In the case of a child who has an IEP from another state, the district has two choices, according to Lewis.

Officials can “either take the IEP, they can adopt it… or they can say, ‘we need new assessments, we need to figure out where the gaps are with (this student) and… write their own IEP”, she declared. “What Medford seemed to do in this case is say, ‘Oh, there’s an IEP, look at that, we’re going to make our own at some point. “”

But in January 2019, before such a program could be developed, John was kicked out of South Medford after it was discovered during a district investigation that he was sexually aggressive towards a classmate.

John was sent home to finish his classes, but he was not given the materials he was supposed to work on, according to his legal guardian’s wife.

“It is really unfortunate and disturbing considering that we are at the end of the semester and he does not have the opportunity to complete a job,” she wrote to district officials in an email, which was cited in the complaint. “So he is apparently forced to fail.”

The guardian’s wife said she persisted with district officials until they “finally” moved him to the Oakdale Avenue “upgrading school” in Medford for the duration of his expulsion.

Then, an Oregon IEP was finally officially recommended – by a district psychologist, who wrote an assessment report on John. A meeting to develop the program was held between district officials and the couple, who then complained that the IEP did not allow John to obtain mental health resources or isolate him from an executive. regular education. The complaint claims that some of John’s teachers didn’t know he had an IEP or even knew how it worked.

“There have been several IEPs developed since the first one – as there should be – you should have one at least once a year,” Lewis said. “The most recent IEP, however, was very concerned that it was not meeting his mental health needs, that it was not an environment restrictive enough for him to progress and ensure his safety, as well as that of other students. “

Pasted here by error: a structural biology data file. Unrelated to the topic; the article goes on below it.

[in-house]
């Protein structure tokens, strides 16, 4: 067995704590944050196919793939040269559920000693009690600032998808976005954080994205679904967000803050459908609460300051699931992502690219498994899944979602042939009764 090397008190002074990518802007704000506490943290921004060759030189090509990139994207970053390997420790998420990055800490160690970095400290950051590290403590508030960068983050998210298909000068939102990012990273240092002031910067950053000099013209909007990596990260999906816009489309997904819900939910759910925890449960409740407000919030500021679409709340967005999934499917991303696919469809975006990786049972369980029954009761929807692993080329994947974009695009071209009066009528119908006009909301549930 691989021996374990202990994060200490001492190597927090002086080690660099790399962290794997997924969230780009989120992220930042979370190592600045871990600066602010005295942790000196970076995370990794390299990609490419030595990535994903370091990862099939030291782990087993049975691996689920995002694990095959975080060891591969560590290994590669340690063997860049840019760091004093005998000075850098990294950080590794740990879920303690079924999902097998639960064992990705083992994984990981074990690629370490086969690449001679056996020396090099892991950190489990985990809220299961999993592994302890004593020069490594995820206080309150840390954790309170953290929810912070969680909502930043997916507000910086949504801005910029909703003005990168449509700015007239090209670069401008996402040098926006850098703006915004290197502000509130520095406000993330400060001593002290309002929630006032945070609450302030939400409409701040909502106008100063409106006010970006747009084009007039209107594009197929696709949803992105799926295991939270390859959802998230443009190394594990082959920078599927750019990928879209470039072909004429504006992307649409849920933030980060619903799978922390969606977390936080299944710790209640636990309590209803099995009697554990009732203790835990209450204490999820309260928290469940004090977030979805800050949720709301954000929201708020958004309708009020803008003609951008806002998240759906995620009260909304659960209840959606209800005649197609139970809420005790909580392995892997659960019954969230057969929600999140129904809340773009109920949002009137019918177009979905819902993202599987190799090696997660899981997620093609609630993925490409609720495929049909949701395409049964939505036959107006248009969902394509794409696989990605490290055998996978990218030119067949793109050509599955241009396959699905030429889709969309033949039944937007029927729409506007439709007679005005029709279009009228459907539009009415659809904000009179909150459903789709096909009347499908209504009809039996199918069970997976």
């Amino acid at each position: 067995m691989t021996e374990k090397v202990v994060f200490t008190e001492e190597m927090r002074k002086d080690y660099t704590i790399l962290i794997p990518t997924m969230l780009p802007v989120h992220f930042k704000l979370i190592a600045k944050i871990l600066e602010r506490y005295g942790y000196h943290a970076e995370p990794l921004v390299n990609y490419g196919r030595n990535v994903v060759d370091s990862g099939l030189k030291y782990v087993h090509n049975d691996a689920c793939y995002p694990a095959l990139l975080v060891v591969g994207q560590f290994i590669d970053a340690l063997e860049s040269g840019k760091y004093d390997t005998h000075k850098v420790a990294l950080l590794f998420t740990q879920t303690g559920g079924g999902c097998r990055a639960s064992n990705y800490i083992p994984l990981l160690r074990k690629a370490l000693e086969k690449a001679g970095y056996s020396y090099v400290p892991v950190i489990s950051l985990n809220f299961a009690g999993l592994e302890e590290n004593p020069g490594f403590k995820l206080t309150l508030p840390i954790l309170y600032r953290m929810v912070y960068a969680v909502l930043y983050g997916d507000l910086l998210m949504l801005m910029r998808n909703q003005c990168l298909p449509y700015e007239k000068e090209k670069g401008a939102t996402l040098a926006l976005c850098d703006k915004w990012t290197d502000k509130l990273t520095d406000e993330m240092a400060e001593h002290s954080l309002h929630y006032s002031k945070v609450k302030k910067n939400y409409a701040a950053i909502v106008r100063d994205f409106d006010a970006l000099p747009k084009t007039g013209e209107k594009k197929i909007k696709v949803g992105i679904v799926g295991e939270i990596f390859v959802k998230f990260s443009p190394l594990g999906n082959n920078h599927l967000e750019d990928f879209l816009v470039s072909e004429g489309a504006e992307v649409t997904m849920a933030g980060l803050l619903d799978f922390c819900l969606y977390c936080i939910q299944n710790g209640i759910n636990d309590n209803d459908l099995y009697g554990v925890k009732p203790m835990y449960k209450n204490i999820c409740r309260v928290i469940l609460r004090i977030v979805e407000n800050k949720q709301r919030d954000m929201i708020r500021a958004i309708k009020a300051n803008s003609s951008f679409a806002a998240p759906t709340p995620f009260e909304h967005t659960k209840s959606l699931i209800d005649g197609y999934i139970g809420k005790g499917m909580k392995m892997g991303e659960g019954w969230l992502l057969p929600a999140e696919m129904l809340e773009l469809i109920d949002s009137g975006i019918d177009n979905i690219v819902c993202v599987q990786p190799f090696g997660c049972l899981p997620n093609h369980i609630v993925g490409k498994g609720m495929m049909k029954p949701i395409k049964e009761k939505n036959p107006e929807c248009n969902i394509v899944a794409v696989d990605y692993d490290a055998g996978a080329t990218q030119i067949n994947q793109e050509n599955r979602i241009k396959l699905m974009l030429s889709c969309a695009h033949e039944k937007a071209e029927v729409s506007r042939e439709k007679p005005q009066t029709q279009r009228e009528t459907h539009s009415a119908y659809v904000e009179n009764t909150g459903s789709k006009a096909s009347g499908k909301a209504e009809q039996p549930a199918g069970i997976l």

In March 2019, two district officials emailed each other saying that before John returned to South Medford, the special education team had to create “a safety plan” – which John’s guards say ‘they never found any documents.

“No one contacted us at all and he went to school every day,” said the tutor’s wife. “Where is the prevention, where is the protection for the students? Now South says, “We are a safe and good environment; (John) can be here.

John returned to South Medford in April 2019. The following school year, a teacher reported that John had inappropriately touched a student outside the library on two occasions.

“The same issues that were happening in the past that were happening again – and it is not clear what the district was doing to address these issues other than just increasing school staff,” Lewis said.

When the pandemic forced students into distance education, John continued to struggle academically and behave badly.

“We didn’t know he was using his school laptop” inappropriately, said the tutor’s wife. “The school system is supposed to be protected. It was a trigger for him and ultimately led to my daughter being abused. “

In December 2020, the couple had to file a police report against John when a much younger relative reported he had been sexually assaulted by him. This incident is one that causes the tutor’s wife to worry that he will return to a traditional classroom environment.

“At the end of the day, you have a child who (has) previously abused other children in South – with and without repercussions,” she said. “(The school) is just trying to welcome her with open arms, and I’m terrified.”

In February 2021, John signed up for STAR GUIDES, which offers treatment for young sex offenders, but the executive director subsequently noted that the boy was “making slow progress in his treatment and will require continued treatment” at- beyond this program.

“We recommend that (the student) make the transition to a structured residential school that specializes in working with youth with sexual behavior disorders,” the executive director wrote in a letter to the family.

The guardian’s wife describes John’s stay in White River as “a roller coaster ride.”

“A lot has come out” about John’s past, she said, before adding, “we hope he changes his attitude and participates in his treatment.”

John’s tutor half-brother added, “I feel like he still has a long way to go.”

“With the education of (John), I hope he will decipher these books and finish everything, because he has so many loopholes in his foundation,” he said. “Every place it’s placed, they’re trying to fill those gaps to get it where it’s supposed to be, so (are we) optimistic?” Definitively. These are the kind of people we are.

Contact reporter Kevin Opsahl at 541-776-4476 or [email protected] Follow him on Twitter @KevJourno.